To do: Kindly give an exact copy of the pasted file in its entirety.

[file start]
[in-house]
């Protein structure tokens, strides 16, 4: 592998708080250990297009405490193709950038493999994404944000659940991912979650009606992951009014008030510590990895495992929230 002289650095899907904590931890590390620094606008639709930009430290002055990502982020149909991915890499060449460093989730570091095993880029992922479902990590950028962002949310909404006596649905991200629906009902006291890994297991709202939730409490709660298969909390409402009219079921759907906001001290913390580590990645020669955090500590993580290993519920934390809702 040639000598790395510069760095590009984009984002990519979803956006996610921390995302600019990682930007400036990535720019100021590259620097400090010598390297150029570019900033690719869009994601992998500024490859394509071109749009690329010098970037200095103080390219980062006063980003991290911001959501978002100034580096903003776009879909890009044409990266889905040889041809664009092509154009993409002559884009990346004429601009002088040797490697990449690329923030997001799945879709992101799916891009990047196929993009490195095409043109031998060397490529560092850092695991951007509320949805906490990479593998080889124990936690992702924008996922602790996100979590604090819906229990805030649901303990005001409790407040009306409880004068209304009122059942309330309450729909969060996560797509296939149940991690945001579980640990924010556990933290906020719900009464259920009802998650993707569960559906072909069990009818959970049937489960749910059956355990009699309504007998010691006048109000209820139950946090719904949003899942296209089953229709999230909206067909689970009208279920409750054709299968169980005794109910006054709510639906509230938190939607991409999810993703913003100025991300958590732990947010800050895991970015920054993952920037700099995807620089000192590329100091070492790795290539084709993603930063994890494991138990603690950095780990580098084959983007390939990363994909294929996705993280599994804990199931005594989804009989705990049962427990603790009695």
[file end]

[in-house]
């Protein structure tokens, strides 16, 4: 592998708080250990297009405490193709950038493999994404944000659940991912979650009606992951009014008030510590990895495992929230 002289650095899907904590931890590390620094606008639709930009430290002055990502982020149909991915890499060449460093989730570091095993880029992922479902990590950028962002949310909404006596649905991200629906009902006291890994297991709202939730409490709660298969909390409402009219079921759907906001001290913390580590990645020669955090500590993580290993519920934390809702 040639000598790395510069760095590009984009984002990519979803956006996610921390995302600019990682930007400036990535720019100021590259620097400090010598390297150029570019900033690719869009994601992998500024490859394509071109749009690329010098970037200095103080390219980062006063980003991290911001959501978002100034580096903003776009879909890009044409990266889905040889041809664009092509154009993409002559884009990346004429601009002088040797490697990449690329923030997001799945879709992101799916891009990047196929993009490195095409043109031998060397490529560092850092695991951007509320949805906490990479593998080889124990936690992702924008996922602790996100979590604090819906229990805030649901303990005001409790407040009306409880004068209304009122059942309330309450729909969060996560797509296939149940991690945001579980640990924010556990933290906020719900009464259920009802998650993707569960559906072909069990009818959970049937489960749910059956355990009699309504007998010691006048109000209820139950946090719904949003899942296209089953229709999230909206067909689970009208279920409750054709299968169980005794109910006054709510639906509230938190939607991409999810993703913003100025991300958590732990947010800050895991970015920054993952920037700099995807620089000192590329100091070492790795290539084709993603930063994890494991138990603690950095780990580098084959983007390939990363994909294929996705993280599994804990199931005594989804009989705990049962427990603790009695």